Kennel cough: what you can do about it

Kennel cough is a highly infectious disease which affects the respiratory system of dogs. It is common in rehoming centres and boarding kennels where large numbers of dogs are kept together.

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How does kennel cough spread?

Kennel cough spreads between dogs when they sneeze and can be carried on toys, food bowls, people and crates. A few dogs may carry the disease and spread infection after coughing has ceased.

The symptoms

  • A dry cough brought on by excitement, exercise or pressure on the airway, for example a collar and lead
  • A clear nasal discharge and runny eyes may be present. If the discharge is thick and green/yellow in colour a secondary infection may be present which will require a veterinary opinion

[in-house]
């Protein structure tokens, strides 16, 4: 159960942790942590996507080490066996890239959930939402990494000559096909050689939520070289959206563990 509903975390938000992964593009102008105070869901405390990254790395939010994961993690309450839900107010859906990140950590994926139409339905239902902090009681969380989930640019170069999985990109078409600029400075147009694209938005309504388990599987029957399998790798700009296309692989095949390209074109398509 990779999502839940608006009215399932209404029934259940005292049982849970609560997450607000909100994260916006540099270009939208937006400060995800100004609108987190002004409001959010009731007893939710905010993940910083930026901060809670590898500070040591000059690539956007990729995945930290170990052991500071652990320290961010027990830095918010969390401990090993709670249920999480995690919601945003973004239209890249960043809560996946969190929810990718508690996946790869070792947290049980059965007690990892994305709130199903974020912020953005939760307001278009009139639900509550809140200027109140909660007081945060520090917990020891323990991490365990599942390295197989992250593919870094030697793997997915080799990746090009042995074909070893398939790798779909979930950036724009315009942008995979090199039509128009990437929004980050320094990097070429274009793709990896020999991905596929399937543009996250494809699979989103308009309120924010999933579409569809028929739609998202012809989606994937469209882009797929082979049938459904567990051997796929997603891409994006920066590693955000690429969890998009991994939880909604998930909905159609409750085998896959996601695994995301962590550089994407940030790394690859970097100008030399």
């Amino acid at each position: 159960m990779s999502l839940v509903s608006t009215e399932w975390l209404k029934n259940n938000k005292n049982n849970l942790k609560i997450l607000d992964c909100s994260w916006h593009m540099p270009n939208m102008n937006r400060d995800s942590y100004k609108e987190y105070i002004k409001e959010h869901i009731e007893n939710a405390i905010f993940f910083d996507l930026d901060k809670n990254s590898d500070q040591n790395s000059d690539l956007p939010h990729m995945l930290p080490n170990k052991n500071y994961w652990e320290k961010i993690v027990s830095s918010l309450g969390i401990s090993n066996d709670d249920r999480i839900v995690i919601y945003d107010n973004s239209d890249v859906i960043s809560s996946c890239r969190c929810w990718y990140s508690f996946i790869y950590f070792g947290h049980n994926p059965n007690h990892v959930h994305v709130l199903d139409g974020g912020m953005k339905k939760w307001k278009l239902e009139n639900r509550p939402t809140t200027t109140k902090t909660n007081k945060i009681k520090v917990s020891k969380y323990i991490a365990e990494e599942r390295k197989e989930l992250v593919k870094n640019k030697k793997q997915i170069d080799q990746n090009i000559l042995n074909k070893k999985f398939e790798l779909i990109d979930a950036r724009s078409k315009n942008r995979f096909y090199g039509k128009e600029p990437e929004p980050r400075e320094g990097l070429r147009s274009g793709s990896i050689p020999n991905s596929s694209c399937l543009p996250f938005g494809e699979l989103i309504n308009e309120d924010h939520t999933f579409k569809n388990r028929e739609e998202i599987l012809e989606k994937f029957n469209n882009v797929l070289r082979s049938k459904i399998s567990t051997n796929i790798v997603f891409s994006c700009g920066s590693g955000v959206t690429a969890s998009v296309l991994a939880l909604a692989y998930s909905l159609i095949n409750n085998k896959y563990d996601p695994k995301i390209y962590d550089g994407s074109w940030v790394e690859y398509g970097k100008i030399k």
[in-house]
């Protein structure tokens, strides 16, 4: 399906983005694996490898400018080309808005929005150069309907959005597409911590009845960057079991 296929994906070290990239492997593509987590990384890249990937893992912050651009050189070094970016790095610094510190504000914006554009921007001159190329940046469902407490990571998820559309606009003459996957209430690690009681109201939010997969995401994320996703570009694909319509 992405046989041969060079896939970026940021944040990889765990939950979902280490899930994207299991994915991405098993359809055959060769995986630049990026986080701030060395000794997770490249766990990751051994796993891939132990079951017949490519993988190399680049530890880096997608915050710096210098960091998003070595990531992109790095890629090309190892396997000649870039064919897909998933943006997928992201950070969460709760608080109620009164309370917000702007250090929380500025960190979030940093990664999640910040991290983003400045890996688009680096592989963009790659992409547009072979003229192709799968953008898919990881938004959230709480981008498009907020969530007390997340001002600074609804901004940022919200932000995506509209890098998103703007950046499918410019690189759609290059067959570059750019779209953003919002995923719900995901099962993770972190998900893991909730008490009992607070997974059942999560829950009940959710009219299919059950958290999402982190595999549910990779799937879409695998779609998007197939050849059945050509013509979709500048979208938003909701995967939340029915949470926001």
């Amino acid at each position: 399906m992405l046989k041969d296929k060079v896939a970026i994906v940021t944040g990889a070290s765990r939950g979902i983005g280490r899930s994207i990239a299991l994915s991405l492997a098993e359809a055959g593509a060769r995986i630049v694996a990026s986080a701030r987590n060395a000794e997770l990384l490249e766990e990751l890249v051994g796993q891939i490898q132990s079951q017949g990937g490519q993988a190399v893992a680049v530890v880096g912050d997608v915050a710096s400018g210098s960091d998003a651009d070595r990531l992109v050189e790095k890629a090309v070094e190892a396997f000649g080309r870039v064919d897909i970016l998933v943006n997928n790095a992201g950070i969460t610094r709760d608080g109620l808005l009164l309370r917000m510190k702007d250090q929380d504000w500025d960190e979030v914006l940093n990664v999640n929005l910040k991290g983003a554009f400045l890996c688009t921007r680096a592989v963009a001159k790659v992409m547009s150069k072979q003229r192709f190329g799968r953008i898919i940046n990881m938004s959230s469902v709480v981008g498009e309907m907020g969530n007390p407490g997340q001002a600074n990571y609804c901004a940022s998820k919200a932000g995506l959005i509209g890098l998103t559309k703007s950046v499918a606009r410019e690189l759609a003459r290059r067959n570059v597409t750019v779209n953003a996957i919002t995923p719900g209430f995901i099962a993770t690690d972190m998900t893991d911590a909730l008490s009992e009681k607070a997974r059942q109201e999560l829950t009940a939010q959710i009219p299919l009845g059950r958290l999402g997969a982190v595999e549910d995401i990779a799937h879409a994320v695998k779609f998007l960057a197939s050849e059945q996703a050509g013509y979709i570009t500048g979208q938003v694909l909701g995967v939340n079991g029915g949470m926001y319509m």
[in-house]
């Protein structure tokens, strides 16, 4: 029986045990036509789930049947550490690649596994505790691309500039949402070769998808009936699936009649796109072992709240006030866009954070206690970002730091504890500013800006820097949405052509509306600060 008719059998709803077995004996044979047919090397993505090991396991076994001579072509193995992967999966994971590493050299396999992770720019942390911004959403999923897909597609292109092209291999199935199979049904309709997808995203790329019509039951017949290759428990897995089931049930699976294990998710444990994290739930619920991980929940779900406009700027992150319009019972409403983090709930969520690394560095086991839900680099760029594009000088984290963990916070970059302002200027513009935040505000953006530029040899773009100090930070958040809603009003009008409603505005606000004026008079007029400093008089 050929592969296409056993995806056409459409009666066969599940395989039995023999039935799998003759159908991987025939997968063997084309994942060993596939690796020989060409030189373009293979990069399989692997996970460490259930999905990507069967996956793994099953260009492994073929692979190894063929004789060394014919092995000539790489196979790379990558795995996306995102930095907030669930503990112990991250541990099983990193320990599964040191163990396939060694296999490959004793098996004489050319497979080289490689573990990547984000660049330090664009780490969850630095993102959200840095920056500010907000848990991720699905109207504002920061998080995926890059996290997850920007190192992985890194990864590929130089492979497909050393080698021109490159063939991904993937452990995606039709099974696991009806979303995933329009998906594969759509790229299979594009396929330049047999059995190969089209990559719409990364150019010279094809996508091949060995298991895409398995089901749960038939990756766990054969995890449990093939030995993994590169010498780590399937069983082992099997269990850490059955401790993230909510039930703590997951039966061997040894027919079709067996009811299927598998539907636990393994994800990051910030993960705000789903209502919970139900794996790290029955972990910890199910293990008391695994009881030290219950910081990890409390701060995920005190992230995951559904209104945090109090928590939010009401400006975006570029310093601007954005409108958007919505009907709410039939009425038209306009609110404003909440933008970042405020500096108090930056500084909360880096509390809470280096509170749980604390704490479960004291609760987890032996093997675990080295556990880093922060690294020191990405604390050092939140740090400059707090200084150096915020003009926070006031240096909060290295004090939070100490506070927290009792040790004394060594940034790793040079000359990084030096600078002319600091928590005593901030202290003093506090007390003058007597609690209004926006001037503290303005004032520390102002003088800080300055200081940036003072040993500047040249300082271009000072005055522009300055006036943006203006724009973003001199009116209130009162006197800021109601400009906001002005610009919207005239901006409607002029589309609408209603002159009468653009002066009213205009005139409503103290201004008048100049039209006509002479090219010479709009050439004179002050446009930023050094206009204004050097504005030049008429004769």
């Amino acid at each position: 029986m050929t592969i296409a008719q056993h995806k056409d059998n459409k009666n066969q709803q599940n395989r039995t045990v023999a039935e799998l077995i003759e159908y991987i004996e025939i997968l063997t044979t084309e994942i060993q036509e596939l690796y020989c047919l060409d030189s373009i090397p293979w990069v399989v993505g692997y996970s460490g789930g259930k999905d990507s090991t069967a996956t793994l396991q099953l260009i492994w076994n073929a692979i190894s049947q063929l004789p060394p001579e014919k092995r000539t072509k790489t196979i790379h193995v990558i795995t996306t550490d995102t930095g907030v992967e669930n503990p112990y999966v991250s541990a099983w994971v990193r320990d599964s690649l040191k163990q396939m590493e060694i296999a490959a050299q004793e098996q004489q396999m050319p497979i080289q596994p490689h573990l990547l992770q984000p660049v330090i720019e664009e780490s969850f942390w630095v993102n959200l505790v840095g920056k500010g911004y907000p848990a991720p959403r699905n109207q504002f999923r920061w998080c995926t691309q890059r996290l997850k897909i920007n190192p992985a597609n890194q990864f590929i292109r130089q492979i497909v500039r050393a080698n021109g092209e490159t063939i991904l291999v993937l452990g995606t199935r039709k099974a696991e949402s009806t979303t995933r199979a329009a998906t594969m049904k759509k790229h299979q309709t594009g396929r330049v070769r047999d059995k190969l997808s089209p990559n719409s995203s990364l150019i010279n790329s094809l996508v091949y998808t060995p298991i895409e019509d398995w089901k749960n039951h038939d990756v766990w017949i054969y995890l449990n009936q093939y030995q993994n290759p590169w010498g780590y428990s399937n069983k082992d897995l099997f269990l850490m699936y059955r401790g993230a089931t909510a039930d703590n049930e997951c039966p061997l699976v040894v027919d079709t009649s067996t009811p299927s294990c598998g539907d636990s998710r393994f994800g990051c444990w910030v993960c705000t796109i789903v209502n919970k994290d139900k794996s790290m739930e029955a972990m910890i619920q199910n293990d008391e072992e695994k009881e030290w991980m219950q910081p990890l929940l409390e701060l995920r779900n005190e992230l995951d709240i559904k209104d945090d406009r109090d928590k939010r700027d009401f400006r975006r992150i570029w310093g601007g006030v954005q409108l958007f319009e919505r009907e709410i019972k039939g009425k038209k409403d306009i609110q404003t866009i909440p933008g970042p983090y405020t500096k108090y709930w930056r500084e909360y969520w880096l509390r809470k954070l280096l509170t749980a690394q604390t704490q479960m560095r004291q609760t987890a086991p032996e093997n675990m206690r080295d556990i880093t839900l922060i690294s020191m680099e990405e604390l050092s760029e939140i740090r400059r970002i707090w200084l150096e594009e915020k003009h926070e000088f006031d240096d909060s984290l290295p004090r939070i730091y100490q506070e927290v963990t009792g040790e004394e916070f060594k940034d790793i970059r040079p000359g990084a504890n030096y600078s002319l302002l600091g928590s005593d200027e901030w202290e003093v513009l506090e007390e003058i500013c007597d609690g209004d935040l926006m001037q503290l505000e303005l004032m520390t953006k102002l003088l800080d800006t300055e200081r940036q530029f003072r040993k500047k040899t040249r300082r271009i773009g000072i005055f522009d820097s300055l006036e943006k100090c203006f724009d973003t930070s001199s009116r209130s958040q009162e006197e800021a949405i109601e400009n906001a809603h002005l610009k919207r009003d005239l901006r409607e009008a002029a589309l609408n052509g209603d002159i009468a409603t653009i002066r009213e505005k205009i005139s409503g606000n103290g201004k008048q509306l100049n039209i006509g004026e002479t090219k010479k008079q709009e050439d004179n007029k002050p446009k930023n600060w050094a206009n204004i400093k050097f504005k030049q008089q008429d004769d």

• Coughing is usually at its worst for the first seven to ten days but can persist for two to three months
  • Dogs that are susceptible to stress may develop a fever and become quite lethargic, with some loss of appetite
  • In very severe cases, progression to a bronchopneumonia may occur and is particularly a problem in young, old or debilitated dogs.

The treatment

In most cases your dog will overcome the disease with their own immunity. You can make your dog more comfortable by limiting their exercise and replacing their collar with a harness.

If your dog is showing signs of illness such as lethargy or loss of appetite, you should take them to a vet so they can decide if treatment is necessary.

If your dog is more severely affected, they may be given antibiotics to prevent secondary infection and the possible spread of disease to the lungs. 

Prevention

Kennel cough vaccinations are available from your vet. Vaccination may be of limited effect due to the complex nature of the disease. Unfortunately it’s impossible to completely eradicate kennel cough from a rescue centre environment.